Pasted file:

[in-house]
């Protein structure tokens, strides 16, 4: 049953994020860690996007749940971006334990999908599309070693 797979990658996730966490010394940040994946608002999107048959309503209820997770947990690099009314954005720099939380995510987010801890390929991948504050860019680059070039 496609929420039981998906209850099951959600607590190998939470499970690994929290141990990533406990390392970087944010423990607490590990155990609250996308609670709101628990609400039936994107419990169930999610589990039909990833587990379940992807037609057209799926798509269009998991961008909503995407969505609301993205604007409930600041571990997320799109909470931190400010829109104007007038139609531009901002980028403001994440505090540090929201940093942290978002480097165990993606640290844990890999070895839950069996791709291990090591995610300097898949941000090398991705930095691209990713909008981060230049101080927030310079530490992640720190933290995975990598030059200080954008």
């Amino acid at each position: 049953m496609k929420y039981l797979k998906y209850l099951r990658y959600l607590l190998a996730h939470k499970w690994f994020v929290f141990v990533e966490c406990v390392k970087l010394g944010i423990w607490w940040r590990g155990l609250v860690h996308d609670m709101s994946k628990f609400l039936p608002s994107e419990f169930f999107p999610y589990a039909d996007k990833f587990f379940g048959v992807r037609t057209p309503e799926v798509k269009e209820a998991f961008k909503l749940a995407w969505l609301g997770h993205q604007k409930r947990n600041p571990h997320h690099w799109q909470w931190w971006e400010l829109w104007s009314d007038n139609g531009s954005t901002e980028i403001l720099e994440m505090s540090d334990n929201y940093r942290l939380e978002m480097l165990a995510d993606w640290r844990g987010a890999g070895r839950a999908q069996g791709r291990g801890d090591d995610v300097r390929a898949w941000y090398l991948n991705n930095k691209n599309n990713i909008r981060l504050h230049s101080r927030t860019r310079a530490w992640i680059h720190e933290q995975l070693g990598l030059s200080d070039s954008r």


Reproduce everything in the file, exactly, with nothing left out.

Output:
[in-house]
């Protein structure tokens, strides 16, 4: 049953994020860690996007749940971006334990999908599309070693 797979990658996730966490010394940040994946608002999107048959309503209820997770947990690099009314954005720099939380995510987010801890390929991948504050860019680059070039 496609929420039981998906209850099951959600607590190998939470499970690994929290141990990533406990390392970087944010423990607490590990155990609250996308609670709101628990609400039936994107419990169930999610589990039909990833587990379940992807037609057209799926798509269009998991961008909503995407969505609301993205604007409930600041571990997320799109909470931190400010829109104007007038139609531009901002980028403001994440505090540090929201940093942290978002480097165990993606640290844990890999070895839950069996791709291990090591995610300097898949941000090398991705930095691209990713909008981060230049101080927030310079530490992640720190933290995975990598030059200080954008």
């Amino acid at each position: 049953m496609k929420y039981l797979k998906y209850l099951r990658y959600l607590l190998a996730h939470k499970w690994f994020v929290f141990v990533e966490c406990v390392k970087l010394g944010i423990w607490w940040r590990g155990l609250v860690h996308d609670m709101s994946k628990f609400l039936p608002s994107e419990f169930f999107p999610y589990a039909d996007k990833f587990f379940g048959v992807r037609t057209p309503e799926v798509k269009e209820a998991f961008k909503l749940a995407w969505l609301g997770h993205q604007k409930r947990n600041p571990h997320h690099w799109q909470w931190w971006e400010l829109w104007s009314d007038n139609g531009s954005t901002e980028i403001l720099e994440m505090s540090d334990n929201y940093r942290l939380e978002m480097l165990a995510d993606w640290r844990g987010a890999g070895r839950a999908q069996g791709r291990g801890d090591d995610v300097r390929a898949w941000y090398l991948n991705n930095k691209n599309n990713i909008r981060l504050h230049s101080r927030t860019r310079a530490w992640i680059h720190e933290q995975l070693g990598l030059s200080d070039s954008r």